This case study was inspired by a New York Times article.
Dr. Jonathan Rothberg, an American scientist and entrepreneur, based in Guilford Connecticut, and the team at Butterfly
Currently, 4.7 billion people around the world lack access to medical imaging, especially in low- and middle-income countries. And, parts of more developed countries lack expertise and resources to enable them proper access to imaging technology.
The development of a portable, yet effective, ultrasound device brings medical imaging technology to the patient in a wide range of environments.
How It Works:
The Butterfly iQ ultrasound device uses patented Ultrasound-on-ChipÔ technology, a single silicon chip that replaces the traditional system of piezoelectric crystals – representing a much more durable, yet high-precision alternative. The ultrasound’s sensors can emulate any type of transducer (i.e., a device that converts a signal from one physical form to another – like the ultrasound wand to a phone or tablet), thus eliminating the need for multiple probes for different areas of the body. And, the battery is meant to last on a single charge for a 10-hour shift or more than two continuous hours of scanning.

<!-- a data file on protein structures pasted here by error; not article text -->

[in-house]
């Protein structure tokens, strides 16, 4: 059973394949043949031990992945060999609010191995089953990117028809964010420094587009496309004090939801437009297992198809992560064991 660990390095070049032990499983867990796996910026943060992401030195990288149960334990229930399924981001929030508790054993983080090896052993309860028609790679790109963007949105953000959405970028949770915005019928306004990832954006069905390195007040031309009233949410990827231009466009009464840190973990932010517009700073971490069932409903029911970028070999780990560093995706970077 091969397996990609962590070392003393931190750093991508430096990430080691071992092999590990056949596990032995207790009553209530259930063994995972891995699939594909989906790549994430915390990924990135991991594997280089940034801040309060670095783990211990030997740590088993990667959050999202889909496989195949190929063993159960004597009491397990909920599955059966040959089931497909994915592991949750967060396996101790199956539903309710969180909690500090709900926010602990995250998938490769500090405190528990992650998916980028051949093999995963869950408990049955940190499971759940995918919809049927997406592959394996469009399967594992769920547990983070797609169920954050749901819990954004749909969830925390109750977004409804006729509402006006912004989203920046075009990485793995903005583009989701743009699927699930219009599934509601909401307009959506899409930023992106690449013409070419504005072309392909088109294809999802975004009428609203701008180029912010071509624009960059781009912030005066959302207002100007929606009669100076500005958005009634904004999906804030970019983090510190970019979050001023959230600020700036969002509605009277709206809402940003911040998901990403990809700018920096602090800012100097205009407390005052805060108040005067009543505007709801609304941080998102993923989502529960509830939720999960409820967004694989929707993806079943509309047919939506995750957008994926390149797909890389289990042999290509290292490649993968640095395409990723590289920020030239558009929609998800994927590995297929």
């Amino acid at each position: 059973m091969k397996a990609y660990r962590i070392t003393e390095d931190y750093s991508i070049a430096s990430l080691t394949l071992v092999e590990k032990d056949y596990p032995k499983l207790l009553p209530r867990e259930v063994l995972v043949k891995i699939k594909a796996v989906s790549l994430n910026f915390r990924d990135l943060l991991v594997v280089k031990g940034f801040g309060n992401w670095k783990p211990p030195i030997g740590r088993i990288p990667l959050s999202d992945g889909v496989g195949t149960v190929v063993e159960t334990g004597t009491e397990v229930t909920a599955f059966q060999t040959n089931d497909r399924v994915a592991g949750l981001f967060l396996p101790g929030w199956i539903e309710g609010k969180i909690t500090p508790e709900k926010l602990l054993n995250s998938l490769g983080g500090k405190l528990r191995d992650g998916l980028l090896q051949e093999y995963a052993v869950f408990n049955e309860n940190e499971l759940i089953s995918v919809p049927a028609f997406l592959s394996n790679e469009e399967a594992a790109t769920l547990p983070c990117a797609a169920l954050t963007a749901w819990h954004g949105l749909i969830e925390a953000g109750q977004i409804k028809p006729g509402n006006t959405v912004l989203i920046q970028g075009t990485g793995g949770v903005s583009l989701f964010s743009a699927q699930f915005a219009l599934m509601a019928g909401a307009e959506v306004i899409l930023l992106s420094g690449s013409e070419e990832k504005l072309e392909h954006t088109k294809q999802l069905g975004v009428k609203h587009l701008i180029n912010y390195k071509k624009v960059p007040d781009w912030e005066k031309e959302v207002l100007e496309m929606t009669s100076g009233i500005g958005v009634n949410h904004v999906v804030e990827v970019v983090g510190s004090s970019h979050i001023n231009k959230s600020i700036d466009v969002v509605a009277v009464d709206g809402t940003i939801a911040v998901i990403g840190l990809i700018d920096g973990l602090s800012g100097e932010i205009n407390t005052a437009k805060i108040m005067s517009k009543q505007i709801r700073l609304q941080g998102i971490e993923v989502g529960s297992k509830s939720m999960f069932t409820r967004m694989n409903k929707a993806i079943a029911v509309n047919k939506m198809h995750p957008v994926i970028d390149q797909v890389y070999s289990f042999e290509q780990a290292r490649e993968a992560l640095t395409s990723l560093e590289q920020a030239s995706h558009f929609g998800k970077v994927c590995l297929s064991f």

Accompanying the device is an app that facilitates its use with little training. For example, there are 19 presets that facilitates scanning for various parts of the body. In addition, while the data received are shareable, thus allowing for real-time collaboration with other medical professionals, an internet connection is not required for use. This is especially important for organizations like Kihefo—a medical charity based in Uganda—where the availability of expensive imaging equipment is limited. To date, Butterfly has donated scanners to medical charities working in 13 low-income countries.
Butterfly currently holds 27 patents on various elements of the company’s innovative technology. Because of a strong intellectual property system that protects innovators like Dr. Rothberg, as well as encourages continued advancement, new inventions like mobile ultrasounds will continue to push society forward.